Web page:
Joe De Matteo

Writings and thoughts (with many digressions)

Short-fictionEssaysNon-FictionFaith/ReligionNovels - soonmore to come

by Joseph De Matteo

            There are very few inedible souvenirs that I want to get. I don’t have a lot of interests that you could base a souvenir on, nor do I collect things like salt and pepper shakers; and let me tell you, I certainly don’t like plates and such that say “Niagara Falls.”

            My son brings me something from every trip, he knows me well, and he knows what I’ll be happy with.  While local booze or wine always brings a smile, I do have a favorite.  I’ll give you an example of his uncanny ability at picking winners for me.  Two years ago he went to New Orleans for Mardi Gras.  From that trip he brought me an outstanding shot glass from the D-Day museum...and hot sauce.  You see, hot sauce, for me, is a great gift for any occasion, but an obscure brand of hot sauce, from an exotic place is a thing to be treasured.

            Cuyahoga River Skim, Vintage 1969 (Caution: Toxic & Flamable); Reggie’s Blue Bonnet Flame Out; Eduardo’s Famous Green Pepper Condiment and Truth Serum; Wong’s Atomic Hot Sauce; Lester’s Fully Insured Hot Sauce; Benny’s Burger Napalm; Chuck’s Chunky Hell Drippings; Rodney’s Universal Solvent and Chili Picker-upper; The Puebla Punisher; West Texas Torture.  Tabasco is great, I eat it every day,  But I love trying, and sometimes dying, behind a few liberal shakes of an obscure hot sauce.

           His New Orleans trip was most profitable.  Along with the shot glass with the cool D-Day museum logo, I got a 4-pack called: Dave’s Hot Sauce Variety.

Heaven!  Pure, Hot Pepper Heaven.

This summer he told me he was going to Puerto Rico.  I must admit, I was jealous.  You see I love Puerto Rico; I’ve some wonderful memories from that particular Caribbean island.  I believe I’d move there if those folks would quit talking like they do and started speaking English.

My mouth waters just to think about sipping a steaming cup of sweet Puerto Rican coffee and milk, on a warm morning in San Juan.  Now look, isn’t that just like me, thinking in terms of myself?  So a change of attitude has me thinking about what a great time my son would have in that beautiful place, looking for souvenirs for me.

Well, he must have had a great time, because he brought me two bottles of 8-year old Bacardi Reserve Rum-he'd visited the Bacardi Rum factory.  What a good kid!  I must admit, I put a lot of effort into him.  And as you can see, it's paid off.

He also got me a bottle of hot pepper sauce.  He’d picked it up at this tiny shop, that was down a crooked, narrow street in Old San Juan.  The tiny shop was full of shelves packed with brightly labeled bottles and jars.  In the back wall was a small, tightly closed door with a sign that said, “Kitchen and Office.  Do Not Enter.”  The man, my son told me, could have been 60 or 90.  He was bent over and he shuffled around the small shop.  However, when an angry man came in complaining about something, the old man seemed to rise up and his whole countenance seemed to change: he morphed into something quite menacing.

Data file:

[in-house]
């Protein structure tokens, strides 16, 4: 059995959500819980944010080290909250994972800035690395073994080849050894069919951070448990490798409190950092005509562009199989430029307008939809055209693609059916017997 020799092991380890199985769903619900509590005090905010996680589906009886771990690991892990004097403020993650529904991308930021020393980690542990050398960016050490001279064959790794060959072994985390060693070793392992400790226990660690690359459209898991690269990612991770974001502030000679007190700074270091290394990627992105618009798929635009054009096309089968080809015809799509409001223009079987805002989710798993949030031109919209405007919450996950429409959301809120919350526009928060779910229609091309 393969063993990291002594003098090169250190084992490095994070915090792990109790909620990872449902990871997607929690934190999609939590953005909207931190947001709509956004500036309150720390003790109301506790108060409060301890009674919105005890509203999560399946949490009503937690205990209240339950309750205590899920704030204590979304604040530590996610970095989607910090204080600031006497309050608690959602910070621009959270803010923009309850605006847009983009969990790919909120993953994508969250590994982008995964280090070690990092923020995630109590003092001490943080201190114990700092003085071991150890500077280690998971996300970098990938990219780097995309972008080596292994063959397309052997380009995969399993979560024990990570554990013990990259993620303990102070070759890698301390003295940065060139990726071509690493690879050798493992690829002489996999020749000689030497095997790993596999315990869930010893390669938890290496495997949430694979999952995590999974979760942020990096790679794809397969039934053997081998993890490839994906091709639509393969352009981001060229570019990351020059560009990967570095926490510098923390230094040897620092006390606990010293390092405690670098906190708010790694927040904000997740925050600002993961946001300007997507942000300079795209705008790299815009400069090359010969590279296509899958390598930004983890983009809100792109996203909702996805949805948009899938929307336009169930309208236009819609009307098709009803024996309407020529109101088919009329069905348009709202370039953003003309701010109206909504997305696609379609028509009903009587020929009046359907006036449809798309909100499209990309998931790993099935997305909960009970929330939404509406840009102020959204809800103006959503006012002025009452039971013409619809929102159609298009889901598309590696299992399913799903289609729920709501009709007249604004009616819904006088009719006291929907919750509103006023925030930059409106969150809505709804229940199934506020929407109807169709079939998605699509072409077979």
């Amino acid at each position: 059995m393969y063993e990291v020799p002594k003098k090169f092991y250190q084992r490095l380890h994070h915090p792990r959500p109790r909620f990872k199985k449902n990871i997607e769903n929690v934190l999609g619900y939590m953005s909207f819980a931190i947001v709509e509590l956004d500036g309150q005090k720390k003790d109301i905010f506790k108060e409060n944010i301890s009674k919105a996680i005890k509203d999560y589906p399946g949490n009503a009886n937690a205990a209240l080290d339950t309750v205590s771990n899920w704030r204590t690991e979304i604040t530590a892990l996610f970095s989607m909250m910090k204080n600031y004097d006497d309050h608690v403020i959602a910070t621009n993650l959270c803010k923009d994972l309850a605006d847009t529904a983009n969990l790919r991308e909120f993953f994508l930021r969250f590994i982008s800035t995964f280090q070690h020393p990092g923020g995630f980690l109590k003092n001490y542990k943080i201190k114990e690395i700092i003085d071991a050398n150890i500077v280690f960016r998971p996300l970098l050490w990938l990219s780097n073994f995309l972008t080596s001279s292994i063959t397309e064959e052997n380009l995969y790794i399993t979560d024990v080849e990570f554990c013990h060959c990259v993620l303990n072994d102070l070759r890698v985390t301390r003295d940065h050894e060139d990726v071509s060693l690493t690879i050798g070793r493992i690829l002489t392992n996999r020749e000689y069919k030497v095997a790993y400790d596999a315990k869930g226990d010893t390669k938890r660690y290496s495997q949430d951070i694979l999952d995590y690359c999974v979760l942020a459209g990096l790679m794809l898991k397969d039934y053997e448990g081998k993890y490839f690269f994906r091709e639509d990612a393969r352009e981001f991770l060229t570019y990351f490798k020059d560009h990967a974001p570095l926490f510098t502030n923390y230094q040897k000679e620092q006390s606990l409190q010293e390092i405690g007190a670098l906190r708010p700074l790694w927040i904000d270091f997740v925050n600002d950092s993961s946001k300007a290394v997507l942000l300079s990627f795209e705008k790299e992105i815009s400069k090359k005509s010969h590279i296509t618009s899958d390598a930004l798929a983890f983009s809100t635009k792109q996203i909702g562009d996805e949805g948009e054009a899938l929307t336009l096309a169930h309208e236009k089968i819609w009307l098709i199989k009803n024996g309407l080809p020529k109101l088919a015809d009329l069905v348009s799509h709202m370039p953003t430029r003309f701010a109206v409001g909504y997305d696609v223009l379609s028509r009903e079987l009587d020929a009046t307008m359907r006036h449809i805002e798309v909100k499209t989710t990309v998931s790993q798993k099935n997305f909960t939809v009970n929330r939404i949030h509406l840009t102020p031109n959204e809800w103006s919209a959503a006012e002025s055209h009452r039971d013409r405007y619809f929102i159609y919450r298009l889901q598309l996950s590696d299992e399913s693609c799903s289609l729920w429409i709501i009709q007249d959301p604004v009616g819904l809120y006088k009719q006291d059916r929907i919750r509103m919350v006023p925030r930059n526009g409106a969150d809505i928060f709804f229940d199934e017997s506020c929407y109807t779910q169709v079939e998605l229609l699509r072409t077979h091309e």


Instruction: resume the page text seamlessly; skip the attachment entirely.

All of this I heard in the background, I was concentrating on the flask shaped bottle that I held in my hand, “Don Hugo, Special Puerto Rican Blend,” it proclaimed. 

I can’t tell you how excited I was.

Holding a bottle of the Rum in his hand, my son said, “Put the hot sauce down, Dad, let’s give this a test drive.”  He was right, of course, we could sip the rum and talk about the hot sauce.  I got some ice and poured out two-fingers of the Rum…four-fingers of Rum for each of us.  It was wonderful; as smooth as any fine spirit.  And flavorful. 

“This is great!” I said. 

“Dad, I hate to say this, or rather, admit it, but they had a better one than the 8 Year Old Reserve.”  As we sipped the golden liquid we thought, how could any rum be better than this?

I pushed the thought of a quick trip to Puerto Rico out of my head.

We drank and I examined the bottle of hot sauce.  It was a clear glass pint-flask bottle, with a colorful label.  The white label brightly depicted red and green peppers, garlic, onions, and fruits, over a background of a woman walking down a sand beach.

Through the transparent glass bottle I could see the cloudy, translucent liquid that made me think of sweet white vinegar and brine.  There were three slim, red peppers floating among slices of other vegetables and specs of spices.  There were also pieces of an exotic looking something that we couldn’t put a name to, and tiny particulates.  You almost had the feeling that if you were to shake the bottle these tiny pieces would work their way down like the snow flakes in one of those Christmas snow scenes.

While the rum was delicious, Don Hugo’s blend was interesting, even compelling to behold.  We talked about cutting the red plastic band that loosely hung off the black cap on one side of the bottle (we called it “the seal that wasn’t”), once off, we would be able to smell what we felt would have to be an exotic scent from the Caribbean.  This was certainly not a Tabasco knock-off.

I stowed Don Hugo in the refrigerator to await an idea as to how to use it.